While Yukihiko Tsutsumi is not a well-known name among Japanese cinema fans, the possibility that one has seen one of his films is quite large. He did not only direct Ranmaru: The Man with the God Tongue (2016), Sanada Ten Braves (2016) and Initiation Love (2015), but also all the SPEC movies with Erika Toda. With 12 Suicidal Teens, Tsutsumi present his version of Tow Ubukata’s novel Jyuni Nin no Shinitai Kodomotachi (2016).
12 teenagers have accepted the invitation to commit suicide together. On the day of the gathering, at twelve a clock, the start of the first assembly, they come to realize that there are twelve people plus a dead body of a boy present in the room. During the first meeting, they quickly come to realize that he was murdered and, thus, that there is a murderer in their midst. As the search for the culprit starts, our teenagers also begin to speak about their reasons for committing suicide.
12 Suicidal Teens is, as the above description implies, a mystery narrative. While the opposition between death and life is central to the narrative, the mysterious body puts another opposition on the foreground, the opposition between murder and suicide. It is the latter opposition that animates the narrative’s unfolding. This is plainly evident in the conflict that the discovery of the body causes. Suddenly, those who want to know the truth of his death and those who want to commit suicide as positions against each other. This conflict is, in fact, born from the group’s fundamental rule. As long as there is no complete consensus among our teenagers, as long as one person votes against committing suicide, the group of suicidal teens cannot proceed with fulfilling their wish.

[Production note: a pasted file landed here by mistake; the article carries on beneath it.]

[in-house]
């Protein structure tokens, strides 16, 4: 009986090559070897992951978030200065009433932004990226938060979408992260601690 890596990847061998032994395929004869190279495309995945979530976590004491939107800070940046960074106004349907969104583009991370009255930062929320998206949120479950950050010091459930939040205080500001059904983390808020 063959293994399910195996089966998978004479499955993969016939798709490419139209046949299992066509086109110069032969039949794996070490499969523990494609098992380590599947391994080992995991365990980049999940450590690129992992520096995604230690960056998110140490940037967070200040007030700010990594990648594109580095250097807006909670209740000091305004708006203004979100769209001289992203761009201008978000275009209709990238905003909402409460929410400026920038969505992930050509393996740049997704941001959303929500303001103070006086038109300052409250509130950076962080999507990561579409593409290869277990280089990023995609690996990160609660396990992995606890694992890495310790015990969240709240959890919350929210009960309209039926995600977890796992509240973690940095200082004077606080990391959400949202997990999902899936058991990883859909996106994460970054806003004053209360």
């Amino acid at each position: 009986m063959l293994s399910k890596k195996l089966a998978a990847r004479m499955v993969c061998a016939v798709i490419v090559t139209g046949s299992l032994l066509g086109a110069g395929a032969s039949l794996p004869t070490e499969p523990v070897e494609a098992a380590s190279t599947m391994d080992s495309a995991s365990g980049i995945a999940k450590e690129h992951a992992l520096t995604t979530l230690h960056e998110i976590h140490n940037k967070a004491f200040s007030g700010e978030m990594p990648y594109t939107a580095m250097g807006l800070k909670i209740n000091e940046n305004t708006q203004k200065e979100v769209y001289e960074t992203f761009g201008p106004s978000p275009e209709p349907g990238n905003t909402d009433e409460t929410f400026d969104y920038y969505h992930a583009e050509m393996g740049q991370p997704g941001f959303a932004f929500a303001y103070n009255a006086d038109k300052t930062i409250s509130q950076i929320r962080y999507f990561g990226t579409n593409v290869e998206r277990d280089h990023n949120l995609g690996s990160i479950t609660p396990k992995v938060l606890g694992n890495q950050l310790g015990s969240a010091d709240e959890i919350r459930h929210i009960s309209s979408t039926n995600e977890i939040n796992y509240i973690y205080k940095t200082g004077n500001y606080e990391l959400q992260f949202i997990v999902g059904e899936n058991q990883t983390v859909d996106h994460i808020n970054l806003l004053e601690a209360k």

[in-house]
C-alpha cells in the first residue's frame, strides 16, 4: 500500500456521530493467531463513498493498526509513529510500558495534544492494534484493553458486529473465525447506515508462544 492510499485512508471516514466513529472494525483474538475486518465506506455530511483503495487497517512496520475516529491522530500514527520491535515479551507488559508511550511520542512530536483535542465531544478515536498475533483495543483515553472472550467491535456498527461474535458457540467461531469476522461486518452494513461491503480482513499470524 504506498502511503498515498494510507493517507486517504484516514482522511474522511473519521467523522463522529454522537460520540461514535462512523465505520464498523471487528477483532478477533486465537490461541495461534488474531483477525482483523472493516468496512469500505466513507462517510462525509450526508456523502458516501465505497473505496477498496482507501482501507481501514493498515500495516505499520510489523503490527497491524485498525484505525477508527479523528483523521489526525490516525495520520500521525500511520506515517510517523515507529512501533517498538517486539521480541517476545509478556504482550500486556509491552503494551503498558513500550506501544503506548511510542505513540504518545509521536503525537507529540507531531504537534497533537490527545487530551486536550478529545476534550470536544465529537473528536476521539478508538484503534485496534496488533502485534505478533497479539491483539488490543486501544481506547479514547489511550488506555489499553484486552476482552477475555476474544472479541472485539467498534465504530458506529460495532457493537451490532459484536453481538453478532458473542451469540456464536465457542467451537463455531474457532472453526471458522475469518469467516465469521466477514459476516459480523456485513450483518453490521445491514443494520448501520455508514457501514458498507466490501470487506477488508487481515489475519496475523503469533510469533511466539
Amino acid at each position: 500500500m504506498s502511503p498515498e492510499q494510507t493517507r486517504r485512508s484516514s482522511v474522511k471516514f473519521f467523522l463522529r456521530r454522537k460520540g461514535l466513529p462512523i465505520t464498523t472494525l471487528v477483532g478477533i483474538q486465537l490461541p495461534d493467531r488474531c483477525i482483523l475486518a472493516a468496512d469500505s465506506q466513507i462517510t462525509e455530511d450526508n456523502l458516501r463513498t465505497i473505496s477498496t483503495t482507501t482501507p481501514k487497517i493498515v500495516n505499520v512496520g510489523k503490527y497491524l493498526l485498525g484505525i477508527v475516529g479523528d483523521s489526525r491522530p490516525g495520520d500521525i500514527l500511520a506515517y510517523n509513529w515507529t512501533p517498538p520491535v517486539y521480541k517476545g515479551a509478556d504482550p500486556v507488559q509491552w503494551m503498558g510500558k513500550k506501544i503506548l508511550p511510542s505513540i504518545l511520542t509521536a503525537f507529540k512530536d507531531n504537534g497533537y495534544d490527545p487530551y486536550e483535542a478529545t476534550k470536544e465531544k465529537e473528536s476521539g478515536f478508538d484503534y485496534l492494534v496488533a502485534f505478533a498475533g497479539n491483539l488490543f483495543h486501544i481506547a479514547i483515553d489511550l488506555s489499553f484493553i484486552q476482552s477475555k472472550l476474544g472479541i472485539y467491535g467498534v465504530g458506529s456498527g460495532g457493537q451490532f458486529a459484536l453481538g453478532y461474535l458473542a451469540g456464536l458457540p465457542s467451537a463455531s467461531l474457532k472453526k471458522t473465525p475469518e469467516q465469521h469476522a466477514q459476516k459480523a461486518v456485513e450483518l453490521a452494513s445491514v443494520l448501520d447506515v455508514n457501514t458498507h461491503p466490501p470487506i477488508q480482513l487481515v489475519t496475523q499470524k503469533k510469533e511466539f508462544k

The need for a consensus – and this is important – gives space for speech. While our teens share a desire to die, a desire to undo their birth, speech allows them to share their own psychological injury and hear the psychological injuries others have been subjected to. But speech is not only revealed as a means to communicate, to give expression to one’s subjective wound. What 12 Suicidal Teens ultimately shows is that sharing one’s wound, by speaking about what is mentally troubling, positive intersubjective encounters can come to fruition.
This importance of such intersubjective encounter is not only vaguely touched upon in the various conversations our teens have, but also made explicit in the narrative’s finale. Behind our youth’s desire for suicide, behind the variety of psychological injuries they express, resides another and more fundamental problem: the inadequacy of their social environment (peers, parents, entourage, …), the very fact that, in their social context, no one was there to take them seriously as subject. This intersubjective failure is present within each teen’s motivation to commit suicide, be it to exact revenge, to escape bullying or the exploitive dimension of the entertainment industry, to deal with losing a loved one, or as a way to make a name for oneself or impact society.